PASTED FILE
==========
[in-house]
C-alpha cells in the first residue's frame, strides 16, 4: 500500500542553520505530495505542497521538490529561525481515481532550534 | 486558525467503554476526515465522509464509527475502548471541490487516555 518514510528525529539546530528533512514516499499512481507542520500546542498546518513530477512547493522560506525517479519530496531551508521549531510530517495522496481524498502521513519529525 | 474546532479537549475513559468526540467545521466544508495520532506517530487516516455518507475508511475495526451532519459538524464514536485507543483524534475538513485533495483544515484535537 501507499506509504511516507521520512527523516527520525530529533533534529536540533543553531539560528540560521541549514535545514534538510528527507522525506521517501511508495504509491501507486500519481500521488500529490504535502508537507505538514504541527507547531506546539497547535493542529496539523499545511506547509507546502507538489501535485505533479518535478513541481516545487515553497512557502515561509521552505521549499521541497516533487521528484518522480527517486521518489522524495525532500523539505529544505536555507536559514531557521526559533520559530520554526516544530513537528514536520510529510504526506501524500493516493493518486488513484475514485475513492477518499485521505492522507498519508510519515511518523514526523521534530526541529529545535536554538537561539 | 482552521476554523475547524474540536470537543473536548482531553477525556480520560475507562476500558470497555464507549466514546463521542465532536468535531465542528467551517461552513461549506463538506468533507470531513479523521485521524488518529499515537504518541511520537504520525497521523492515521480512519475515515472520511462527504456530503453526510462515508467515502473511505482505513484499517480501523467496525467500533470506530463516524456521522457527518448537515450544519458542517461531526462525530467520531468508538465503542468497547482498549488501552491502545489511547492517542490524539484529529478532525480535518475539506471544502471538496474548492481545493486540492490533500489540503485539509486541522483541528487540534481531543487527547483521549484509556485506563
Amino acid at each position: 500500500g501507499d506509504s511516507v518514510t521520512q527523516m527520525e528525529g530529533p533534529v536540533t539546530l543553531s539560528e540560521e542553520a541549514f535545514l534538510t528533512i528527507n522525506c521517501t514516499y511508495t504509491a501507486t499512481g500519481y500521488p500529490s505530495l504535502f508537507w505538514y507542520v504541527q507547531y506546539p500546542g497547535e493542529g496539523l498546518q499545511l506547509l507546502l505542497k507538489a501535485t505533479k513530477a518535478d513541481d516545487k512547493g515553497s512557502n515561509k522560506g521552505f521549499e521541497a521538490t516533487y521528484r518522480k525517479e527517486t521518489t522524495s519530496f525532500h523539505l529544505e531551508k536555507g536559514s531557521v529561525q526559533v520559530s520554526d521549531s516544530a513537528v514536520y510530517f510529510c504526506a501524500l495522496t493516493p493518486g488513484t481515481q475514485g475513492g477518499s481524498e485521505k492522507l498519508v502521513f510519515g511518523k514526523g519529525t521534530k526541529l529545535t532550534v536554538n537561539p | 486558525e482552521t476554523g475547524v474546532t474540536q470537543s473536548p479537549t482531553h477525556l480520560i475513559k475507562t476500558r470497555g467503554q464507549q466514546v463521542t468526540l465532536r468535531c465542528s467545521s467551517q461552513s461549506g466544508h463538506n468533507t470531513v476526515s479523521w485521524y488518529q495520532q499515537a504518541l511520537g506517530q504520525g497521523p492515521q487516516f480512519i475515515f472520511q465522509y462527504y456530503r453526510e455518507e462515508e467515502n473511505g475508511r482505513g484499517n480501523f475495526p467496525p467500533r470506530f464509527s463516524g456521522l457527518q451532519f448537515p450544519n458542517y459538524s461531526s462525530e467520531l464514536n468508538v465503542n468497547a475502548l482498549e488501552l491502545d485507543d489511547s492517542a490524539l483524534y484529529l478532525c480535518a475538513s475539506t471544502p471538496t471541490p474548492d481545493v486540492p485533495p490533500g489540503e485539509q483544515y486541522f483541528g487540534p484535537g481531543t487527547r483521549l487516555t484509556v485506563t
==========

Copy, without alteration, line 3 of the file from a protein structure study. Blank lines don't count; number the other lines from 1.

Amino acid at each position: 500500500g501507499d506509504s511516507v518514510t521520512q527523516m527520525e528525529g530529533p533534529v536540533t539546530l543553531s539560528e540560521e542553520a541549514f535545514l534538510t528533512i528527507n522525506c521517501t514516499y511508495t504509491a501507486t499512481g500519481y500521488p500529490s505530495l504535502f508537507w505538514y507542520v504541527q507547531y506546539p500546542g497547535e493542529g496539523l498546518q499545511l506547509l507546502l505542497k507538489a501535485t505533479k513530477a518535478d513541481d516545487k512547493g515553497s512557502n515561509k522560506g521552505f521549499e521541497a521538490t516533487y521528484r518522480k525517479e527517486t521518489t522524495s519530496f525532500h523539505l529544505e531551508k536555507g536559514s531557521v529561525q526559533v520559530s520554526d521549531s516544530a513537528v514536520y510530517f510529510c504526506a501524500l495522496t493516493p493518486g488513484t481515481q475514485g475513492g477518499s481524498e485521505k492522507l498519508v502521513f510519515g511518523k514526523g519529525t521534530k526541529l529545535t532550534v536554538n537561539p | 486558525e482552521t476554523g475547524v474546532t474540536q470537543s473536548p479537549t482531553h477525556l480520560i475513559k475507562t476500558r470497555g467503554q464507549q466514546v463521542t468526540l465532536r468535531c465542528s467545521s467551517q461552513s461549506g466544508h463538506n468533507t470531513v476526515s479523521w485521524y488518529q495520532q499515537a504518541l511520537g506517530q504520525g497521523p492515521q487516516f480512519i475515515f472520511q465522509y462527504y456530503r453526510e455518507e462515508e467515502n473511505g475508511r482505513g484499517n480501523f475495526p467496525p467500533r470506530f464509527s463516524g456521522l457527518q451532519f448537515p450544519n458542517y459538524s461531526s462525530e467520531l464514536n468508538v465503542n468497547a475502548l482498549e488501552l491502545d485507543d489511547s492517542a490524539l483524534y484529529l478532525c480535518a475538513s475539506t471544502p471538496t471541490p474548492d481545493v486540492p485533495p490533500g489540503e485539509q483544515y486541522f483541528g487540534p484535537g481531543t487527547r483521549l487516555t484509556v485506563t